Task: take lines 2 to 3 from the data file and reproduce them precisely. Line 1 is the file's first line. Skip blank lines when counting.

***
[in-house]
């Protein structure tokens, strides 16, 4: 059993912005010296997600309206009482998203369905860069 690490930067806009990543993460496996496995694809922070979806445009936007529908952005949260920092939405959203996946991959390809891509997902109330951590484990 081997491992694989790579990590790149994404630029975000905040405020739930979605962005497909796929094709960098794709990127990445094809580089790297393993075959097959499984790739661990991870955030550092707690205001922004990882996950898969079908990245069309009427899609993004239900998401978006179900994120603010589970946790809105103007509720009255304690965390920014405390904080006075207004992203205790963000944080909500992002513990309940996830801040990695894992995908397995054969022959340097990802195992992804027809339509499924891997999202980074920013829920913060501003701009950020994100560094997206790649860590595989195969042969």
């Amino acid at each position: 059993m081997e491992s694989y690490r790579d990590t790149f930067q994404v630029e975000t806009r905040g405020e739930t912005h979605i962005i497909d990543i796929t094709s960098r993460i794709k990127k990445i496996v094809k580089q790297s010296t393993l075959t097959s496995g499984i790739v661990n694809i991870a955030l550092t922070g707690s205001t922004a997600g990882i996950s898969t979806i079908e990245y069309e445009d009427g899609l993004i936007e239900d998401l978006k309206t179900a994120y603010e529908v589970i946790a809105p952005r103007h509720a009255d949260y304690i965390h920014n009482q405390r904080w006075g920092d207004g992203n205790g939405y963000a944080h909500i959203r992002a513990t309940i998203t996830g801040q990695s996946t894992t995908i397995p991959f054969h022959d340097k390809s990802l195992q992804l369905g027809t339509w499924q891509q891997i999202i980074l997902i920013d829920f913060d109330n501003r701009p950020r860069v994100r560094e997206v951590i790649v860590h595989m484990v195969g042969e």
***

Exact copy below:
């Protein structure tokens, strides 16, 4: 059993912005010296997600309206009482998203369905860069 690490930067806009990543993460496996496995694809922070979806445009936007529908952005949260920092939405959203996946991959390809891509997902109330951590484990 081997491992694989790579990590790149994404630029975000905040405020739930979605962005497909796929094709960098794709990127990445094809580089790297393993075959097959499984790739661990991870955030550092707690205001922004990882996950898969079908990245069309009427899609993004239900998401978006179900994120603010589970946790809105103007509720009255304690965390920014405390904080006075207004992203205790963000944080909500992002513990309940996830801040990695894992995908397995054969022959340097990802195992992804027809339509499924891997999202980074920013829920913060501003701009950020994100560094997206790649860590595989195969042969």
């Amino acid at each position: 059993m081997e491992s694989y690490r790579d990590t790149f930067q994404v630029e975000t806009r905040g405020e739930t912005h979605i962005i497909d990543i796929t094709s960098r993460i794709k990127k990445i496996v094809k580089q790297s010296t393993l075959t097959s496995g499984i790739v661990n694809i991870a955030l550092t922070g707690s205001t922004a997600g990882i996950s898969t979806i079908e990245y069309e445009d009427g899609l993004i936007e239900d998401l978006k309206t179900a994120y603010e529908v589970i946790a809105p952005r103007h509720a009255d949260y304690i965390h920014n009482q405390r904080w006075g920092d207004g992203n205790g939405y963000a944080h909500i959203r992002a513990t309940i998203t996830g801040q990695s996946t894992t995908i397995p991959f054969h022959d340097k390809s990802l195992q992804l369905g027809t339509w499924q891509q891997i999202i980074l997902i920013d829920f913060d109330n501003r701009p950020r860069v994100r560094e997206v951590i790649v860590h595989m484990v195969g042969e």